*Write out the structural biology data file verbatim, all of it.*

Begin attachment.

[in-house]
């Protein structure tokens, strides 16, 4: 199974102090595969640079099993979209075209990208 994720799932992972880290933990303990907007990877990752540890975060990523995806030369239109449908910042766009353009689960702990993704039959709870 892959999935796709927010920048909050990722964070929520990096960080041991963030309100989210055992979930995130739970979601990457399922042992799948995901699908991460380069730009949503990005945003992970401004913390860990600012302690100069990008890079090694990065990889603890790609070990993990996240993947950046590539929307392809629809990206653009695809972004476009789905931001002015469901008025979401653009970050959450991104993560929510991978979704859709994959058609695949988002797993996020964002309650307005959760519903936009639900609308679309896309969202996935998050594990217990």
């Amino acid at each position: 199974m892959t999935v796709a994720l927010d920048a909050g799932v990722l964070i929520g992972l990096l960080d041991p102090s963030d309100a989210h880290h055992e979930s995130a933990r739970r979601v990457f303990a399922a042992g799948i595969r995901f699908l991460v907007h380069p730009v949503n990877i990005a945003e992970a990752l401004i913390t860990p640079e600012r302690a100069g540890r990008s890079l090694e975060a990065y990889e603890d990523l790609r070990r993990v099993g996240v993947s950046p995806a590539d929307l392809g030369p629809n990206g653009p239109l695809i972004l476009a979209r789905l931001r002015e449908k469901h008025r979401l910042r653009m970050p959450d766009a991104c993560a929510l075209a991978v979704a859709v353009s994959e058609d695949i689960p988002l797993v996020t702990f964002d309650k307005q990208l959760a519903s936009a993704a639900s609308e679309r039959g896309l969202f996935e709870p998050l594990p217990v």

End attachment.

[in-house]
């Protein structure tokens, strides 16, 4: 199974102090595969640079099993979209075209990208 994720799932992972880290933990303990907007990877990752540890975060990523995806030369239109449908910042766009353009689960702990993704039959709870 892959999935796709927010920048909050990722964070929520990096960080041991963030309100989210055992979930995130739970979601990457399922042992799948995901699908991460380069730009949503990005945003992970401004913390860990600012302690100069990008890079090694990065990889603890790609070990993990996240993947950046590539929307392809629809990206653009695809972004476009789905931001002015469901008025979401653009970050959450991104993560929510991978979704859709994959058609695949988002797993996020964002309650307005959760519903936009639900609308679309896309969202996935998050594990217990």
């Amino acid at each position: 199974m892959t999935v796709a994720l927010d920048a909050g799932v990722l964070i929520g992972l990096l960080d041991p102090s963030d309100a989210h880290h055992e979930s995130a933990r739970r979601v990457f303990a399922a042992g799948i595969r995901f699908l991460v907007h380069p730009v949503n990877i990005a945003e992970a990752l401004i913390t860990p640079e600012r302690a100069g540890r990008s890079l090694e975060a990065y990889e603890d990523l790609r070990r993990v099993g996240v993947s950046p995806a590539d929307l392809g030369p629809n990206g653009p239109l695809i972004l476009a979209r789905l931001r002015e449908k469901h008025r979401l910042r653009m970050p959450d766009a991104c993560a929510l075209a991978v979704a859709v353009s994959e058609d695949i689960p988002l797993v996020t702990f964002d309650k307005q990208l959760a519903s936009a993704a639900s609308e679309r039959g896309l969202f996935e709870p998050l594990p217990v």